Cross cutting is an incredibly useful technique and one we use regularly when we’re in the woods, from making a simple tent peg to pot hangers. Here I want to look at two methods of cross cutting small rounds of greenwood, hazel in the photos below, using a knife – the rosette cut and batoning.
I know there’s a lot of debate around batoning with a knife, but I’ve never had any issues with it. This might be because I’m careful when I use the technique. I only baton through greenwood and only on a stick up to 3cm or so in diameter. Anything else and I’ll saw through. Not only is it kinder on your knife, but it’s also more energy efficient.
Of course to baton through a hazel stem you need an anvil to baton on to; here I’m using a stump.
Place the stick so that it’s pointing away from you with the knife parallel to your body; this means that the knife can’t swing towards you when the cut is finished. This is important because if you have the stick parallel to your body, then the knife can move towards you when the cut is finished (I use this same thinking when batoning with an axe).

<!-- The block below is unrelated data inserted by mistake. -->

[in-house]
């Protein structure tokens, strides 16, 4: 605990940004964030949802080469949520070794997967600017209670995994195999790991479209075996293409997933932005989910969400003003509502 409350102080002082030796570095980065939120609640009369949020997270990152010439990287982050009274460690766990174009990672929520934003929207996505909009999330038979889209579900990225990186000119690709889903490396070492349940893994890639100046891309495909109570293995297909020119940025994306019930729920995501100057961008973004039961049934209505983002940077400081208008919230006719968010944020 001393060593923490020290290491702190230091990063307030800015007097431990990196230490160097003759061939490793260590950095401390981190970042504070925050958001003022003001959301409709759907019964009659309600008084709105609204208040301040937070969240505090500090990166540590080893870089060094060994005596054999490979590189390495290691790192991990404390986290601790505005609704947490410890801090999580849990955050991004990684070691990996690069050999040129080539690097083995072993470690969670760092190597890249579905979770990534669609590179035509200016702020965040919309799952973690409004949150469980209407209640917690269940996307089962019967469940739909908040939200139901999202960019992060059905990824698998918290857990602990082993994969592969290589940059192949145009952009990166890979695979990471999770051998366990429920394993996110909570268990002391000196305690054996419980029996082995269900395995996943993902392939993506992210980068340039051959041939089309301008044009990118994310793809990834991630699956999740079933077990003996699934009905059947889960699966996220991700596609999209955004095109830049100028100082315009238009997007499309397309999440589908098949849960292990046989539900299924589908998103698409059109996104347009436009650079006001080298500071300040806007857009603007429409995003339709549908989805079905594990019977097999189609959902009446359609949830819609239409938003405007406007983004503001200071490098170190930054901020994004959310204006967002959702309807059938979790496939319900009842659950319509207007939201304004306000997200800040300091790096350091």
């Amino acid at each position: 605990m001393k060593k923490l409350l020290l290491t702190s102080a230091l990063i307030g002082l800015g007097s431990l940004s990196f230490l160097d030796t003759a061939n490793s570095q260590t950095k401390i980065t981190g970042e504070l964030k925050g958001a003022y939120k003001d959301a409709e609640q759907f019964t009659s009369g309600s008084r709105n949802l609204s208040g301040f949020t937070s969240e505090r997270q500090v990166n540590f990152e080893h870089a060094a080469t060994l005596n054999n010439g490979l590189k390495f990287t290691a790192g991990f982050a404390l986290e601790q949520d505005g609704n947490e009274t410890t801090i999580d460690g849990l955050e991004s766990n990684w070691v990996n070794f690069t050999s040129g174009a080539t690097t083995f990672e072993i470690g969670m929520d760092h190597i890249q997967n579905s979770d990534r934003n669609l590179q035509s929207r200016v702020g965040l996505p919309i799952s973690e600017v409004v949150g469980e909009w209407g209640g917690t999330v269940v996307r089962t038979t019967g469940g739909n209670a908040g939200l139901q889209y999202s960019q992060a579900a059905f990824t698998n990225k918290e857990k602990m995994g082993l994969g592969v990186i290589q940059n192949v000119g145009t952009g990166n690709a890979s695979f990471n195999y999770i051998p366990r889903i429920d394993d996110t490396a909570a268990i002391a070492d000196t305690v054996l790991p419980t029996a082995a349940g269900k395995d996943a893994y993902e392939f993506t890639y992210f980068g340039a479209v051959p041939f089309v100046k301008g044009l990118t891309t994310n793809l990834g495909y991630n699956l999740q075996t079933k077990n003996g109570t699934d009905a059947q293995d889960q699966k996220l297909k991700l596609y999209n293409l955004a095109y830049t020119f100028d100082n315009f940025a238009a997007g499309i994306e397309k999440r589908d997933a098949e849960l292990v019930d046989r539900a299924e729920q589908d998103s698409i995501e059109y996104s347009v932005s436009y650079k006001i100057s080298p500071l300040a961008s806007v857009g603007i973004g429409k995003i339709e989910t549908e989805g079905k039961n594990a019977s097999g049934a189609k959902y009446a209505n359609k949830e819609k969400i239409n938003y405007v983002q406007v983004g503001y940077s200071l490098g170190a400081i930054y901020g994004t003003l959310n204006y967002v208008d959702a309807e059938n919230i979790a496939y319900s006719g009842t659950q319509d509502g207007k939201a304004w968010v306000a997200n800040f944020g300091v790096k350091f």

Make sure that your hand is positioned so that you don’t drive your knuckles into the stump. as in this photo.
Rather, position your hand so that it’s off the stump. Use the part of the knife closest to the handle.
Now strike the spine of the knife with a mallet or a log.
And straight through.
The rosette cut is a fantastic cut for getting through small rounds of greenwood with your knife when you don’t have a stump to hand. I do this cut stood up. Make sure that you’re relaxed; if your shoulders are up, you cut off the blood supply; if your arms are out stretched, you’ll get tired quickly. Just put your arms by your sides with your elbows tucked in.
Hold the stick in your non-dominant hand and the knife in a forehand grip in your dominant hand. Use the part of the knife closest to the handle. Push the knife into the stick with the thumb of your non-dominant hand. At the same time twist the knife slightly with your dominant hand (a bit like revving a motorbike). Repeat this all the way around the stick, hopefully they all join up! You might have to go around a second time.
Wiggle one end of the stick and the two halves should come apart leaving a distinct rosette shape on one end.
We teach how to cross cut on our 2 Day & 5 Day Bushcraft Courses, the IOL Bushcraft Competency Course and also our 2 Day & 5 Day Survival Courses. You can see photos from these courses, as well as all of our other courses, on our Facebook page and here on our own website.